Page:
Sunday, September 18, 2011

Scientists create natural Alzheimer's-fighting compound in lab

Scientists at Yale University have developed the first practical method to create a compound called huperzine A in the lab. The compound, which occurs naturally in a species of moss found in China, is an enzyme inhibitor that has been used to treat Alzheimer's disease in China since the late 1990s and is sold in the U.S. as a dietary supplement to help maintain memory. Scientists believe it could also potentially combat the effects of chemical warfare agents.

Until now, researchers have only been able to derive small amounts of the compound directly from the Huperzia serrata plant, or had to resort to lengthy and cumbersome methods to synthesize it in the lab.

Now researchers at Yale have developed a practical and cost-effective method to synthesize huperzine A in the lab. The process requires just eight steps and produces a yield of 40 percent. Previously, the best synthetic techniques had required twice as many steps and achieved yields of only two percent.

"Being able to synthesize large amounts of huperzine A in the lab is crucial because the plant itself, which has been used in Chinese for centuries, takes decades to grow and is nearing extinction due to overharvesting," said Seth Herzon, the Yale who led the research, which is described in the Aug. 25 issue of the journal .

In some places, huperzine A can cost up to $1,000 per milligram. Herzon and his team produced several grams of the compound in their lab and are capable of creating much more. They believe they will be able to drive the cost down to just 50 cents per milligram (a projected typical dose is about one milligram per day), and have partnered with an industrial firm to help produce it on larger scales.

The firm plans to comprehensively evaluate the therapeutic potential of huperzine A by conducting for several different neurological disorders in the U.S. In addition, the Herzon lab and the firm are working with the U.S. Army, which is interested in huperzine A's potential in blocking the effects of chemical warfare agents, he said. The compound has been shown to protect primates against chemical warfare agents, without side effects.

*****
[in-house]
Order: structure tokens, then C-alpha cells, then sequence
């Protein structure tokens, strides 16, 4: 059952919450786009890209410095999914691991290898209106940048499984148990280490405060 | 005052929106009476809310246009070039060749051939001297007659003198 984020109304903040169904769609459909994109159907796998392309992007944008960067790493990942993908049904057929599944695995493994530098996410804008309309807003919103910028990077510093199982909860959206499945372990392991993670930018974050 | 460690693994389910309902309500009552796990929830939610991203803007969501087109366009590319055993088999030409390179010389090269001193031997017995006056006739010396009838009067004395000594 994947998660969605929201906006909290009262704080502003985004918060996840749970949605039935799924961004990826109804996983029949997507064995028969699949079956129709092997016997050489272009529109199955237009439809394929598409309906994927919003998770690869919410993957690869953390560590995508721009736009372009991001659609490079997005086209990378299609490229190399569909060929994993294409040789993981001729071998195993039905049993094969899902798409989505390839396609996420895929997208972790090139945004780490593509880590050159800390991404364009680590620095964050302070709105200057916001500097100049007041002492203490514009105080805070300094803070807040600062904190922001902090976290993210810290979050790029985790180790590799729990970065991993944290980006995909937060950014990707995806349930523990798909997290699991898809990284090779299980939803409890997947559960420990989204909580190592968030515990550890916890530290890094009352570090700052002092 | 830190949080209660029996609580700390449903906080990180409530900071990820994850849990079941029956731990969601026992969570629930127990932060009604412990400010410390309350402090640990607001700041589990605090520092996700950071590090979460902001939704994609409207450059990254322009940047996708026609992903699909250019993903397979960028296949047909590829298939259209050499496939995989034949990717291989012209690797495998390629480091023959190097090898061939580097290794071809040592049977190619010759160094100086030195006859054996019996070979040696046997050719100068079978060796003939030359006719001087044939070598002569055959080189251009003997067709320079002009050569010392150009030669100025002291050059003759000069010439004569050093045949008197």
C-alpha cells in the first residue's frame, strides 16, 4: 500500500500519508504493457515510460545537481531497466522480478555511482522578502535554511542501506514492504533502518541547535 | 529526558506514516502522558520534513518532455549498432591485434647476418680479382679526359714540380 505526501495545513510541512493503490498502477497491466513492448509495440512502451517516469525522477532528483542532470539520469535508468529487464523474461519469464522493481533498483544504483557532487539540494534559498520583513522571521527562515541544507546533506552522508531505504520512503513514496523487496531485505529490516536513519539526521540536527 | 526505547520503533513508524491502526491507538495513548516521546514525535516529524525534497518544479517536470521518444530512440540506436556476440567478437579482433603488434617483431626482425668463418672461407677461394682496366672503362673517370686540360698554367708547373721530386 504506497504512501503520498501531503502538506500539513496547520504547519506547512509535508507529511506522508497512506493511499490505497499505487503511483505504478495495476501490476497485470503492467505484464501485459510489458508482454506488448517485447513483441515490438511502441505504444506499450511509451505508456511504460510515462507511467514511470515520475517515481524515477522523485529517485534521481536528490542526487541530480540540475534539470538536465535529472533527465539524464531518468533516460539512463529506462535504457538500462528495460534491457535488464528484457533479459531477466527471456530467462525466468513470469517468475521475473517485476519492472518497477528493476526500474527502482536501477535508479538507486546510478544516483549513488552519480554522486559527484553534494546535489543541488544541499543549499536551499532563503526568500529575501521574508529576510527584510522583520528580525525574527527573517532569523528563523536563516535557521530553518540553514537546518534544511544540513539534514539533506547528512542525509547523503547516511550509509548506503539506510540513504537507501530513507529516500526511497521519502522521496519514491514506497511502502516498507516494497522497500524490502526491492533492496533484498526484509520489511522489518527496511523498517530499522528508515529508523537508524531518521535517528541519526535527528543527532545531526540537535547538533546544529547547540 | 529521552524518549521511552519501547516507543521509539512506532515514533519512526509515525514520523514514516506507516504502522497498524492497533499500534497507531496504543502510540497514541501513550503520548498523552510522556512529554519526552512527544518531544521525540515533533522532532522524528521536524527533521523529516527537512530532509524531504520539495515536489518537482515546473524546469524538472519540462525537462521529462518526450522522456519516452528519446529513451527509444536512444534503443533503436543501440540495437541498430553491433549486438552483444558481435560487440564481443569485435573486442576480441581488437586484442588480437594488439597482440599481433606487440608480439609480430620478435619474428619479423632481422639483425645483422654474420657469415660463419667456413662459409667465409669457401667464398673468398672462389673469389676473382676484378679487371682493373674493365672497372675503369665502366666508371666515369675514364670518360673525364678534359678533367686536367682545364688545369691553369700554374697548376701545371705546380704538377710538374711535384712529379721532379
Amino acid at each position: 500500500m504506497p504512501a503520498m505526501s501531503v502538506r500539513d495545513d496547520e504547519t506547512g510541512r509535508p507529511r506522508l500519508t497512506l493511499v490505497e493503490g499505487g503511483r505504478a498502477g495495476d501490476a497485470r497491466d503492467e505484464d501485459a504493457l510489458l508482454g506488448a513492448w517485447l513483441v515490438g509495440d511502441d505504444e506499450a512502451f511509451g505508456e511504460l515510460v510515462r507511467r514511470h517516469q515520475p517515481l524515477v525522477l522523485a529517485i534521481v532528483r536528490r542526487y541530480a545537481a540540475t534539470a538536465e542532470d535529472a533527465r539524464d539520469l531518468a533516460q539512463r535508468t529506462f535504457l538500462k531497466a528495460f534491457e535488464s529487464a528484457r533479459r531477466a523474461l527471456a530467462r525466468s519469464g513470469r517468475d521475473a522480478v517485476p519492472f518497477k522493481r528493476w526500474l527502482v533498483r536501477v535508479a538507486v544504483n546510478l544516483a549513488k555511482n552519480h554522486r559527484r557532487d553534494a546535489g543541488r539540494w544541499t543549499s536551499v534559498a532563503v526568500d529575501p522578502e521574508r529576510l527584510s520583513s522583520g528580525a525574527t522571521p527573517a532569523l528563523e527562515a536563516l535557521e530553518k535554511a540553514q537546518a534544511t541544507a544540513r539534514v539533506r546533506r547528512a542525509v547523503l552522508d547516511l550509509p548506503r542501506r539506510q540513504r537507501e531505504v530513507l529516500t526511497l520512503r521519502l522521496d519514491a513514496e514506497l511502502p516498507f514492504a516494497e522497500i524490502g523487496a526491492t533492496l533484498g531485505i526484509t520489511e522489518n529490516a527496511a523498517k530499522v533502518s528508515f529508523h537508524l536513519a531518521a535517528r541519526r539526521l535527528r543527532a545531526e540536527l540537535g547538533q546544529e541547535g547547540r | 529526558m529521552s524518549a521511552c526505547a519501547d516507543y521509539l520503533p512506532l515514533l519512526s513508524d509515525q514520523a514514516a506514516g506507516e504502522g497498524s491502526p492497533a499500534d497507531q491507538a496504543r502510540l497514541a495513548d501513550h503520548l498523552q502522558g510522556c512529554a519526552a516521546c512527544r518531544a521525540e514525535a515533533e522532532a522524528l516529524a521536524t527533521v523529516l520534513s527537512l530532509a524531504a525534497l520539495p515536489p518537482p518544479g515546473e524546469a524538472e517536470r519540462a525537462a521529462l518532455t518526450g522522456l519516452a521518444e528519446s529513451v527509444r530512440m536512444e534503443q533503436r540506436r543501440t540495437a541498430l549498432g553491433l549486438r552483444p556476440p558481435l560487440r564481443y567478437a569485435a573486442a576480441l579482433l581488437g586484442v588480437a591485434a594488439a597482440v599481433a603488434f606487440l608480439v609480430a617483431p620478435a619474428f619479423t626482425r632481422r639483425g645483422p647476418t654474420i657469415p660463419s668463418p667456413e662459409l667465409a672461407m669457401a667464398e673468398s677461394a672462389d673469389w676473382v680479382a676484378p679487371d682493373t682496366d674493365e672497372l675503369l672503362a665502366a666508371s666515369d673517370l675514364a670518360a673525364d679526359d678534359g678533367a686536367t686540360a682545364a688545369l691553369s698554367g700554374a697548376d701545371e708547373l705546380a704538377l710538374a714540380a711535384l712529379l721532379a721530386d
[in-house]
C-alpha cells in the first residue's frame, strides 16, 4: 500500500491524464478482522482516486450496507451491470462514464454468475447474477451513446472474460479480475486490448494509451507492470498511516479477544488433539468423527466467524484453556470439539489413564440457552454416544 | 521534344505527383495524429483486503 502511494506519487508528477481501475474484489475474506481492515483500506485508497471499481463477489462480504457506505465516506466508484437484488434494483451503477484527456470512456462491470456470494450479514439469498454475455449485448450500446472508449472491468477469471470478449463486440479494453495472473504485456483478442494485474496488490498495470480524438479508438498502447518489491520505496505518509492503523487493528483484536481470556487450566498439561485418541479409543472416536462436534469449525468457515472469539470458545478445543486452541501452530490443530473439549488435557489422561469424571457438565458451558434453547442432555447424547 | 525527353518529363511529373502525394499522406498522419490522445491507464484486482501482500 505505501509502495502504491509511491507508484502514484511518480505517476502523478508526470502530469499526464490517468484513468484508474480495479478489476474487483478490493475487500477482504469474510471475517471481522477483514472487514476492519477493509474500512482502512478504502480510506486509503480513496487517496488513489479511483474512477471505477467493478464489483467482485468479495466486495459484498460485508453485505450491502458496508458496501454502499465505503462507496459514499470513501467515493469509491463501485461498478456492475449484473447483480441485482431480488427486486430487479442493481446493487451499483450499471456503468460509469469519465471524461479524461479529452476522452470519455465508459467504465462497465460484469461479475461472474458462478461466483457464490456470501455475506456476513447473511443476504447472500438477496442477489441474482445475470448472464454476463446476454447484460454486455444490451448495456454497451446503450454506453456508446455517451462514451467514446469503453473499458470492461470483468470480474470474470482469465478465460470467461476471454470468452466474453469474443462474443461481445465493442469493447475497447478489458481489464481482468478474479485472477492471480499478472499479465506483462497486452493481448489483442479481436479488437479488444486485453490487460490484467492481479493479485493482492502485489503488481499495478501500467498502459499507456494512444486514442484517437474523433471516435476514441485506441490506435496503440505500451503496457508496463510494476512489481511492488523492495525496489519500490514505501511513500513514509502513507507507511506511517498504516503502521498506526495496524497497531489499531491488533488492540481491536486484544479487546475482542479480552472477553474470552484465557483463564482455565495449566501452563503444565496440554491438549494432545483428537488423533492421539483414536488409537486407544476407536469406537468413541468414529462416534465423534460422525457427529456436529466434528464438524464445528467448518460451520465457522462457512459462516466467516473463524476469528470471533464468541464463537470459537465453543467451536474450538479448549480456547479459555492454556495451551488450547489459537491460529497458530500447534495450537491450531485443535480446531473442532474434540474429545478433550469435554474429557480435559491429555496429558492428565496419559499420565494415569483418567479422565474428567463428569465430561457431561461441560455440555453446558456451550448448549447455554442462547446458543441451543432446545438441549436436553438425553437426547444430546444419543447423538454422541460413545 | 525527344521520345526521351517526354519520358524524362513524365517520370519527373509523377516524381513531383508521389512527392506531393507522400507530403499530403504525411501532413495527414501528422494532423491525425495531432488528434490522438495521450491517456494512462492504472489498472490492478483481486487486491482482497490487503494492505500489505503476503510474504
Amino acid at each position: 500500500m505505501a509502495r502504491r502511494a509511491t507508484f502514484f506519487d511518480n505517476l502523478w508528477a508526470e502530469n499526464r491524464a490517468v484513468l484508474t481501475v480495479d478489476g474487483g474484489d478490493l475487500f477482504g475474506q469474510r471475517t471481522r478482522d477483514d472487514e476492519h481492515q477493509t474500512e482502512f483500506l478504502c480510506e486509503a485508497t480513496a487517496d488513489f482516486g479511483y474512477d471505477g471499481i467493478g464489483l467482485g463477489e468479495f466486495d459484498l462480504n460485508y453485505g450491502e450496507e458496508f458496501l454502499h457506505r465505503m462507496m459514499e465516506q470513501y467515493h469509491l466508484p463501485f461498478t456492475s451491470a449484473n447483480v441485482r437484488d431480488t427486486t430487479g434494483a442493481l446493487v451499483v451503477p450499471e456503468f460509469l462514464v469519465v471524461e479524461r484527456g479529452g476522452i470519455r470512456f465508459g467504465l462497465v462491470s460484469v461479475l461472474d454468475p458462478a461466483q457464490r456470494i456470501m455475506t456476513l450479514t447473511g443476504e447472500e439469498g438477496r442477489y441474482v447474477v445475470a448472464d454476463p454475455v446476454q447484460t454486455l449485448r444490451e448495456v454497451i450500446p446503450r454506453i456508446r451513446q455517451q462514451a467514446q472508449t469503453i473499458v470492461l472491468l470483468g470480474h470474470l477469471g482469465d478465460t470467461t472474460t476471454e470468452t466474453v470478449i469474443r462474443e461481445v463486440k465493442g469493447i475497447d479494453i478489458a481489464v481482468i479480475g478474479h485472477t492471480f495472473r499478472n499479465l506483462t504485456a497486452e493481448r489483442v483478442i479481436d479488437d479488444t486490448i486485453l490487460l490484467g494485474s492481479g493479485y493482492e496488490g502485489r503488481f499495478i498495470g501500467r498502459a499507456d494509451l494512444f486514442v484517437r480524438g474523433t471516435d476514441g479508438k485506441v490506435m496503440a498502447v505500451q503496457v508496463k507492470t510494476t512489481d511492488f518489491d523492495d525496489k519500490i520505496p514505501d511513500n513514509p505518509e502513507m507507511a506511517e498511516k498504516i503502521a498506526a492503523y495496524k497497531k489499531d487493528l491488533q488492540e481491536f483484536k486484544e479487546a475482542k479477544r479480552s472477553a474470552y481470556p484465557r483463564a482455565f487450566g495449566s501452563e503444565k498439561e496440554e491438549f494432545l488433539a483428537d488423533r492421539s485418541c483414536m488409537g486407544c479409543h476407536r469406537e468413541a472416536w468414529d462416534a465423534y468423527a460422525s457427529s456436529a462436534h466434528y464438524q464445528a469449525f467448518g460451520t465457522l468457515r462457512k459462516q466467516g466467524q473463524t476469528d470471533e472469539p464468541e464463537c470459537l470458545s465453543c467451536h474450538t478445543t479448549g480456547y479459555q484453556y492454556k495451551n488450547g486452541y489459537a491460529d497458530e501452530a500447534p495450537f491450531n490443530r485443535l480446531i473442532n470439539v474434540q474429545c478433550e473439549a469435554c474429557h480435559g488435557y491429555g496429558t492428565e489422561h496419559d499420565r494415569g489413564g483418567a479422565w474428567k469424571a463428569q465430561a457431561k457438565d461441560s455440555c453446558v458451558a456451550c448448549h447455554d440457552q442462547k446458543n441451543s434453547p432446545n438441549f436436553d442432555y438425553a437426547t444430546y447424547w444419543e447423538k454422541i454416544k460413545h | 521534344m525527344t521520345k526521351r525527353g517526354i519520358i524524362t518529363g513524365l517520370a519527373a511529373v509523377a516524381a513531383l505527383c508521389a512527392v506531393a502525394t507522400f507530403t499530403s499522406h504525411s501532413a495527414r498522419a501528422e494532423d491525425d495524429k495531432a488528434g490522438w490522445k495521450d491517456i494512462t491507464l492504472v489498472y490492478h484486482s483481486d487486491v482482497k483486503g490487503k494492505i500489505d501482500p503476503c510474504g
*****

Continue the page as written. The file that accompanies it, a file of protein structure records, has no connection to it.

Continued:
Other Alzheimer's treatments based on enzyme inhibitors are currently prescribed in the U.S., but huperzine A binds better, is more easily absorbed by the body and last longer in the body than other treatments, Herzon said.

"We believe huperzine A has the potential to treat a range of neurologic disorders more effectively than the current options available," Herzon said. "And we now have a route to huperzine A that rivals nature's pathway."

Provided by Yale University (news : web)

A 'nano,' environmentally friendly, and low toxicity flame retardant protects fabric

The technology in "fire paint" used to protect steel beams in buildings and other structures has found a new life as a first-of-its-kind flame retardant for children's cotton sleepwear, terrycloth bathrobes and other apparel, according to a report presented here today at the 242nd National Meeting & Exposition of the American Chemical Society (ACS).

"People are concerned about the potential toxicity of that are currently used on a variety of products, especially children's pajamas and the foam in children's car seats," said Jaime C. Grunlan, Ph.D., who led the research. "The water-based ingredients in this new coating are much less toxic to humans than the so-called 'halogenated' or 'brominated' flame retardants used in the past, and they are more environmentally friendly."

Grunlan explained that flame retardants are used on cotton, the most popular fabric in the world, because it can catch fire easily and burns rapidly with a hot flame. Flame retardants make it more difficult for fabrics to ignite, make them burn slower and make fabrics self-extinguish when the flame is removed. That margin of safety is especially important for clothing fires, which can cause severe and disfiguring injuries. Flame retardants allow time to remove the clothing or put out the flames.

In responding to the need for more environmentally friendly flame retardants, Grunlan's team turned to a technology termed "intumescence," long used to fireproof exposed interior steel beams in buildings. At the first lick of a flame, an intumescent coating swells up and expands like beer foam, forming tiny bubbles in a protective barrier that insulates and shields the material below. The researchers are at Texas A&M University in College Station.